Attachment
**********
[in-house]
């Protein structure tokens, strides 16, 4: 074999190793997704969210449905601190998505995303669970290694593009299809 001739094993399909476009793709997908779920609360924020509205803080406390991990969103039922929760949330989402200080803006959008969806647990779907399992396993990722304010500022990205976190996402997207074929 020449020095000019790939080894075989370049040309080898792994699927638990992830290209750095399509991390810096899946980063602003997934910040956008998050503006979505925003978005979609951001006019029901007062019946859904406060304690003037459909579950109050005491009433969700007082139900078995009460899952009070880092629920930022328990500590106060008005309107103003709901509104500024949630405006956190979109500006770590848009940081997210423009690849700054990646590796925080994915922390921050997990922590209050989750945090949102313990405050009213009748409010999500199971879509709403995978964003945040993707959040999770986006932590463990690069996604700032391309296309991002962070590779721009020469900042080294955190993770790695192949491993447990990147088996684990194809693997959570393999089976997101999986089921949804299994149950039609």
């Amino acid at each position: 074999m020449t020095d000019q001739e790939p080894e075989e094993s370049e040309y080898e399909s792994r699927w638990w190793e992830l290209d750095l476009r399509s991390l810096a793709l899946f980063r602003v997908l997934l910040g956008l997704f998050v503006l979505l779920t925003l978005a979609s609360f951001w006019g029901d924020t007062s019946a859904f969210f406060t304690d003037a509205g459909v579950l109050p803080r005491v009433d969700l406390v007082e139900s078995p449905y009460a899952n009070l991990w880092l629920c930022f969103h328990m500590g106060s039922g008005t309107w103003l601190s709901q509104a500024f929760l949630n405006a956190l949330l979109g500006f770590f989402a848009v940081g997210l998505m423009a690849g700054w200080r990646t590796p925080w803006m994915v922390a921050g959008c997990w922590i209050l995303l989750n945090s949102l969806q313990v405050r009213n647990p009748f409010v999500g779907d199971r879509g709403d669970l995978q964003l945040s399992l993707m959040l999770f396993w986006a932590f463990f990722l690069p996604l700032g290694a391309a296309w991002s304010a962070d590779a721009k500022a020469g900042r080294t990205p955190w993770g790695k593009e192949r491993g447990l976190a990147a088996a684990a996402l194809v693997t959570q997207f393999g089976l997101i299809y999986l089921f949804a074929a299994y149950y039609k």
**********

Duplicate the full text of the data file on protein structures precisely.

[in-house]
């Protein structure tokens, strides 16, 4: 074999190793997704969210449905601190998505995303669970290694593009299809 001739094993399909476009793709997908779920609360924020509205803080406390991990969103039922929760949330989402200080803006959008969806647990779907399992396993990722304010500022990205976190996402997207074929 020449020095000019790939080894075989370049040309080898792994699927638990992830290209750095399509991390810096899946980063602003997934910040956008998050503006979505925003978005979609951001006019029901007062019946859904406060304690003037459909579950109050005491009433969700007082139900078995009460899952009070880092629920930022328990500590106060008005309107103003709901509104500024949630405006956190979109500006770590848009940081997210423009690849700054990646590796925080994915922390921050997990922590209050989750945090949102313990405050009213009748409010999500199971879509709403995978964003945040993707959040999770986006932590463990690069996604700032391309296309991002962070590779721009020469900042080294955190993770790695192949491993447990990147088996684990194809693997959570393999089976997101999986089921949804299994149950039609």
């Amino acid at each position: 074999m020449t020095d000019q001739e790939p080894e075989e094993s370049e040309y080898e399909s792994r699927w638990w190793e992830l290209d750095l476009r399509s991390l810096a793709l899946f980063r602003v997908l997934l910040g956008l997704f998050v503006l979505l779920t925003l978005a979609s609360f951001w006019g029901d924020t007062s019946a859904f969210f406060t304690d003037a509205g459909v579950l109050p803080r005491v009433d969700l406390v007082e139900s078995p449905y009460a899952n009070l991990w880092l629920c930022f969103h328990m500590g106060s039922g008005t309107w103003l601190s709901q509104a500024f929760l949630n405006a956190l949330l979109g500006f770590f989402a848009v940081g997210l998505m423009a690849g700054w200080r990646t590796p925080w803006m994915v922390a921050g959008c997990w922590i209050l995303l989750n945090s949102l969806q313990v405050r009213n647990p009748f409010v999500g779907d199971r879509g709403d669970l995978q964003l945040s399992l993707m959040l999770f396993w986006a932590f463990f990722l690069p996604l700032g290694a391309a296309w991002s304010a962070d590779a721009k500022a020469g900042r080294t990205p955190w993770g790695k593009e192949r491993g447990l976190a990147a088996a684990a996402l194809v693997t959570q997207f393999g089976l997101i299809y999986l089921f949804a074929a299994y149950y039609k």